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Homosexuality and Crime - The Global View

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At the turn of the twenty-first century, criminal penalties for homosexual acts remained part of legal codes primarily in three sets of countries: (1) post-colonial governments of south Asia, Africa, and the Caribbean (many still preserving British laws now abandoned by the United Kingdom itself); (2) mainly southern and Rocky Mountain states of the United States; and (3) Islamic governments of the Arab world and Asia (International Lesbian and Gay Association). Executions of homosexual men were reported in the 1990s in the radical, theocratic states of Iran and Afghanistan, as well as in Saudi Arabia. With the fall of the Soviet Union, most of the newly independent states, including Russia, moved rapidly to decriminalize, but some Caucasus and Islamic republics still retain the Stalinist legal code. There are exceptional instances of the recriminalization of homosexuality in recent times as in Puerto Rico and Nicaragua. Recriminalization came about in Nicaragua when church and landowning elites reasserted themselves in government, with U.S. backing, against the former Sandinista revolutionary government.

Criminal law is, of course, not a reliable guide to actual practice. Applied to consenting, sexual behavior, it is necessarily arbitrary and uneven. Enforcement typically relies on vindictive neighbors, police intrusion, or periodic campaigns of persecution dependent on the motivations of political elites and moral entrepreneurs. Because it is a charge that is virtually impossible to disprove, sodomy law has long proven to be a convenient political weapon in the absence of legitimate wrongdoing. Sodomy was a convenient tool for seizing control of the commercial empire of the former Crusaders, the Knights Templar, in the fourteenth century when French and Spanish monarchs grew covetous of their influence. The Nazi regime also used it to discredit and arrest political enemies. In 1998, it proved useful to the Malaysian Prime Minister Mahathir Mohamad, who successfully imprisoned his political rival, finance minister Anwar Ibrahim, on charges of sodomy.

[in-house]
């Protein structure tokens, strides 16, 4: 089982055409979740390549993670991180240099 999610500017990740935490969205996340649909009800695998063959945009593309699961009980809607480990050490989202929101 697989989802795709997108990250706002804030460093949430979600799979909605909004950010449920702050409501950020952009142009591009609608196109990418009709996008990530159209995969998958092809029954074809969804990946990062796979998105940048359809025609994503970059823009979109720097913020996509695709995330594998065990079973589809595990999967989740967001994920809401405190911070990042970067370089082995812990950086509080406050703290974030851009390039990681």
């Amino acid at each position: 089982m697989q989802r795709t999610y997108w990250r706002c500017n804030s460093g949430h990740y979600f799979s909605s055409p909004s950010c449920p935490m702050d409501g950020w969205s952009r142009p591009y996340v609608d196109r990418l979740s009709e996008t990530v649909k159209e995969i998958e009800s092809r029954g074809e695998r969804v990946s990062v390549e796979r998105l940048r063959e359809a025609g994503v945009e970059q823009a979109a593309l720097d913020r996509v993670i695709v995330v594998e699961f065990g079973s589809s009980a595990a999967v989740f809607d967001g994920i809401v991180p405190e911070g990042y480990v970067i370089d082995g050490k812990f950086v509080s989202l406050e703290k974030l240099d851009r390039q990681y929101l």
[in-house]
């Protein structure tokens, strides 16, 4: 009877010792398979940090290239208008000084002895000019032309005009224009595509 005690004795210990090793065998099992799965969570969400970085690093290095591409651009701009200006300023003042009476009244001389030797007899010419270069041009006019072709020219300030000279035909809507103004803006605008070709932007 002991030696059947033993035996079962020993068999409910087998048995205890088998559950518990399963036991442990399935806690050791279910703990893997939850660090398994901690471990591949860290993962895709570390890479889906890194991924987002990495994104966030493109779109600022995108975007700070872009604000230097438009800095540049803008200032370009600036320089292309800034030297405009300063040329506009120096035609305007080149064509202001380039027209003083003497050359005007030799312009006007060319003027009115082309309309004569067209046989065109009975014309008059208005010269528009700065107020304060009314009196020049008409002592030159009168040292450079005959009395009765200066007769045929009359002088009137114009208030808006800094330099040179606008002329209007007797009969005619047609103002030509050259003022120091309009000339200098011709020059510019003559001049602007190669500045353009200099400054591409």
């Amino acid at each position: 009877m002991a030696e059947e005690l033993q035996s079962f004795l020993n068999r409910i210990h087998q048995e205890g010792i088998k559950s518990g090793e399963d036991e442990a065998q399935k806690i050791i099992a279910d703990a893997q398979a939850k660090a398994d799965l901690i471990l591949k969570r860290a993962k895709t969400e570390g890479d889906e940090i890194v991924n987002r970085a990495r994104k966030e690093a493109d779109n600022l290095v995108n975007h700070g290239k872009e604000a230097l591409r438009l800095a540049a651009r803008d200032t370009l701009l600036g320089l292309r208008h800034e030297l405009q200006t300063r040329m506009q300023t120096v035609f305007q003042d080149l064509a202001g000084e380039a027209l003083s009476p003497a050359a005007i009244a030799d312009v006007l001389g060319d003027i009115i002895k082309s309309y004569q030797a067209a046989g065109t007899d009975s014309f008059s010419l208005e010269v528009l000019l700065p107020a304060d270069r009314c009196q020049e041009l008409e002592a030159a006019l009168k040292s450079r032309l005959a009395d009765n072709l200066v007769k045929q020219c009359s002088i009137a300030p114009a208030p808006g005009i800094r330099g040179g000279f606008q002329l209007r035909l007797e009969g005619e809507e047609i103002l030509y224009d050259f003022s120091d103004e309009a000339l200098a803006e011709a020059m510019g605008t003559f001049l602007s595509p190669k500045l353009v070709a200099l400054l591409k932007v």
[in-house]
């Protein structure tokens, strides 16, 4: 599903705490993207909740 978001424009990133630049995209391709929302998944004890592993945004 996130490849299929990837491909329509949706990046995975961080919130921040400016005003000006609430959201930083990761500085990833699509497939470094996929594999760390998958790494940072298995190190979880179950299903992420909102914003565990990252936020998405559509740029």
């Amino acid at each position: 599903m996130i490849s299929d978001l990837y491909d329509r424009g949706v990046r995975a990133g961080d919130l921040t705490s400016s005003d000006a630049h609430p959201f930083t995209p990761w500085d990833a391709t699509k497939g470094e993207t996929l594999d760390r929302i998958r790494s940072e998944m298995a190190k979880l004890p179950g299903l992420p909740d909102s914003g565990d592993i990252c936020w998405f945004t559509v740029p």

Vibrant gay and lesbian communities flourish in some jurisdictions where sodomy law continues, but is largely a "dead letter," even in places where homosexual people struggle against active discrimination practiced by state and social institutions, including the police and the courts. In other countries, where homosexual "offenses" are off the law books, a range of other discriminatory legislation nevertheless imposes disabilities on the freedom of citizens to love and live with the persons of their choice. Various kinds of sweeping laws regulating "public scandal" and "indecent acts" provide police with broad powers that lead to harassment and intimidation, often directed against gay men, most notably in Latin America and Romania. In the United States and Canada, police and gay communities contest the boundaries between "public" and "private" as men suffer arrest from time to time for sexual speech or conduct typically under the cover of darkness in parks or in bathhouses. Lack of criminal penalty may be no guarantee of freedom of association or freedom of expression. Attempts to form gay and lesbian associations, or simply to gather together on a social basis, may be subject to repression. In many places, the organization of gay and lesbian film festivals or the founding of a gay press have resulted in police action, or in official acquiescence to attacks incited by church officials, criminal gangs, and death squads. Violence against lesbians and gay men continues to flourish in places where police turn a blind eye toward perpetrators, and where courts excuse them when they claim to be reacting against a sexual advance. A number of jurisdictions impose a higher age of consent for homosexual than for heterosexual activity, a remnant of the theory that homosexuality is in need of special, surplus regulation in comparison to heterosexuality.

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